The total winding resistance referred to the primary side would be Rp + n²·Rs

Hi, I have a value for Rs of 1.488 ohms, Could somebody please tell me if I am wildly incorrect?

Many thanks
 
  • #10
hi i am new to the forum and trying to complete the electrical and electronic engineering course but the learning material provided does not seem to provide adequate knowledge to complete some of the questions being asked. I rearranged the formula R'P = RP + n^2 * RS to RS = R'P / (RP + n^2) which resulted in RS = 1.50744 ohms but with so many values being suggested on the forums I am doubting the result. cheers
 
  • #11
casper12 said:
I rearranged the formula R'P = RP + n^2 * RS to RS = R'P / (RP + n^2)

Hi casper12.
smiley_sign_welcome.gif


In future, please start a new thread for your question, unless it is a follow-on to an earlier thread dealing with the same question. This saves readers having to wade through old unrelated posts before reaching yours.

[emoji422] If in doubt of your re-arrangement, you can always check to confirm it is correct!

Here's how: Take any convenient arbitrary value for RP, RS and n, and evaluate what those values would make for R'P in your first equation. Now, using these values work out what the right-hand side of your second equation would be.

◾Is that value almost the same as your original value for RS? If so, your rearrangement is confirmed, but if there is no agreement, then your rearrangement is definitely wrong.

Show the steps in your working here.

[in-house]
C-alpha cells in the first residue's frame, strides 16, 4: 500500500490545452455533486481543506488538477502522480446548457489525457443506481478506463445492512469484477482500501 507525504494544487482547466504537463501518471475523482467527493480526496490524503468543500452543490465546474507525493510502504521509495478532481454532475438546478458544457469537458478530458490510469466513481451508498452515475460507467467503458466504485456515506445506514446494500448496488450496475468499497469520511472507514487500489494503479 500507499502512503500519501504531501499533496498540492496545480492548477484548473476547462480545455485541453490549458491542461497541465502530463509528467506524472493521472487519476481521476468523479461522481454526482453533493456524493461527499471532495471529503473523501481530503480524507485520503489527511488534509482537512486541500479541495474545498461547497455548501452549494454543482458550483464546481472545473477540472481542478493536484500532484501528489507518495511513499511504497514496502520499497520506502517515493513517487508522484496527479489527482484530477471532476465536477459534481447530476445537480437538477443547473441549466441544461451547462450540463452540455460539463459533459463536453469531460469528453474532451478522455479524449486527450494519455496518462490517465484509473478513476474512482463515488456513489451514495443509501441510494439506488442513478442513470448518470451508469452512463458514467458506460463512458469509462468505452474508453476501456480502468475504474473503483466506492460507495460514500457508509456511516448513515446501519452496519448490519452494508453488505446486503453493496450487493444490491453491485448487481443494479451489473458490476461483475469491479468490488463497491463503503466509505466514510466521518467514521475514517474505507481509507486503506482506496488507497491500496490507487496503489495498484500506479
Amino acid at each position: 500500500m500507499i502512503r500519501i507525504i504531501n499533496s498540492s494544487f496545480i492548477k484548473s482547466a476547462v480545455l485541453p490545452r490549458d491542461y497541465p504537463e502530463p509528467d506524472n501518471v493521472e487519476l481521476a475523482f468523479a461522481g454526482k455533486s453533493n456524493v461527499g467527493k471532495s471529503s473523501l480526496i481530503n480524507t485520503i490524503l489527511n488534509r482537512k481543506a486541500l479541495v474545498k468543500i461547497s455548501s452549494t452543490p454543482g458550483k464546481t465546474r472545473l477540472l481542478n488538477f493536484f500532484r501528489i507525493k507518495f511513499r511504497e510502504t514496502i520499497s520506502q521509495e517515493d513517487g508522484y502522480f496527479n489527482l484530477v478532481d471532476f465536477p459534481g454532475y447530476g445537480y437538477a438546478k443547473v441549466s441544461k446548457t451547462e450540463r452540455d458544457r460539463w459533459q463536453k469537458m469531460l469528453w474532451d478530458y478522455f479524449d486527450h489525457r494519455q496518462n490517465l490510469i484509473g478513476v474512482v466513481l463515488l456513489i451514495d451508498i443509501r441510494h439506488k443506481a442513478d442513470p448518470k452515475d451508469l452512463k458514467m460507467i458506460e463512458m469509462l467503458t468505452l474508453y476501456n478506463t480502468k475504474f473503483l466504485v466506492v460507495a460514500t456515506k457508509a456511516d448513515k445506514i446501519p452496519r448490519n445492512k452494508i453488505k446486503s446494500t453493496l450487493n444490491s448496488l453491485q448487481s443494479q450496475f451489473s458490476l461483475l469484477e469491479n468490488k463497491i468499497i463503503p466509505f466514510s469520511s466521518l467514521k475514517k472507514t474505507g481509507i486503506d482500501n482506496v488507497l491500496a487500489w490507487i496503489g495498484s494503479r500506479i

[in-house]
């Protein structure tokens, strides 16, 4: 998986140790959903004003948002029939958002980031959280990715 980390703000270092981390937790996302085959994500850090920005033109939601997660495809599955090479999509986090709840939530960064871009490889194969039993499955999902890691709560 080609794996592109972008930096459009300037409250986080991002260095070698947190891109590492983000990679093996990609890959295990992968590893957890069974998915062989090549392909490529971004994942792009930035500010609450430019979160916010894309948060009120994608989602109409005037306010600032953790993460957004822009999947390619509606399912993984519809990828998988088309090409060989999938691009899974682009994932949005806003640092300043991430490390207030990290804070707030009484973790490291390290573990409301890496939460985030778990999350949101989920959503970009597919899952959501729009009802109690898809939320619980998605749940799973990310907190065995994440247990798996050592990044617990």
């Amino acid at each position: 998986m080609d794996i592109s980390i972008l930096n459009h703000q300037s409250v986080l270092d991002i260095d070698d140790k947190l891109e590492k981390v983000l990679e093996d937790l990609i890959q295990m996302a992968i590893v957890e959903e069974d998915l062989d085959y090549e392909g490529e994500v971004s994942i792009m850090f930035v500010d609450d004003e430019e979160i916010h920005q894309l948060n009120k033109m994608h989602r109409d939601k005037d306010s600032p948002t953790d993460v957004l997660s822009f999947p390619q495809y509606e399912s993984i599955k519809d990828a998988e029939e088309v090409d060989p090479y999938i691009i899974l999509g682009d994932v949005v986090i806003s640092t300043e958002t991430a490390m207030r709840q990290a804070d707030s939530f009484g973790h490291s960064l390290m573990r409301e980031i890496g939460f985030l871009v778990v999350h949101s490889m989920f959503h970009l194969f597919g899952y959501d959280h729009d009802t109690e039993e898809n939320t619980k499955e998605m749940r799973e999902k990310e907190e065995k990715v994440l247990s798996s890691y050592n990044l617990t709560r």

https://www.physicsforums.com/attachments/110502.gif
 
  • #12
Hi thank you for fast response and sorry for double posting, I checked my re arrangement as you suggested and it was incorrect. I have had some further feedback and been advised that the calculation to find RS is RS = [ R'P - RP ] * n^2 with this I will hopefully complete the question.
 

Related to Voltage Regulation - Transformer

1. What is voltage regulation?

Voltage regulation is the process of maintaining a stable output voltage from a transformer despite changes in input voltage or load. It ensures that the desired voltage is delivered to the load within a specific range of variation.

2. How does a transformer regulate voltage?

A transformer regulates voltage through the principle of electromagnetic induction. The transformer has two coils, a primary coil that receives the input voltage and a secondary coil that delivers the output voltage. The ratio of the number of turns in the primary and secondary coils determines the output voltage. By adjusting the number of turns in the coils, the transformer can regulate the output voltage.

3. What is the purpose of voltage regulation in a transformer?

The purpose of voltage regulation is to provide a stable output voltage for the load. This is especially important in electrical systems where sensitive equipment or devices require consistent power supply to function properly. Voltage regulation also helps to prevent damage to the load due to voltage fluctuations.

4. How is voltage regulation measured?

Voltage regulation is measured as a percentage of the difference between the no-load voltage and the full-load voltage. It is calculated using the formula: ((VNL – VFL) / VFL) * 100%, where VNL is the no-load voltage and VFL is the full-load voltage. A lower percentage indicates better voltage regulation.

5. What factors can affect voltage regulation in a transformer?

Several factors can affect voltage regulation in a transformer, including the quality of the transformer's design and construction, the type and quality of materials used, the size and length of the transformer's conductors, and the ambient temperature. Poor design or materials, as well as environmental conditions, can result in a decrease in voltage regulation, leading to potential issues for the load.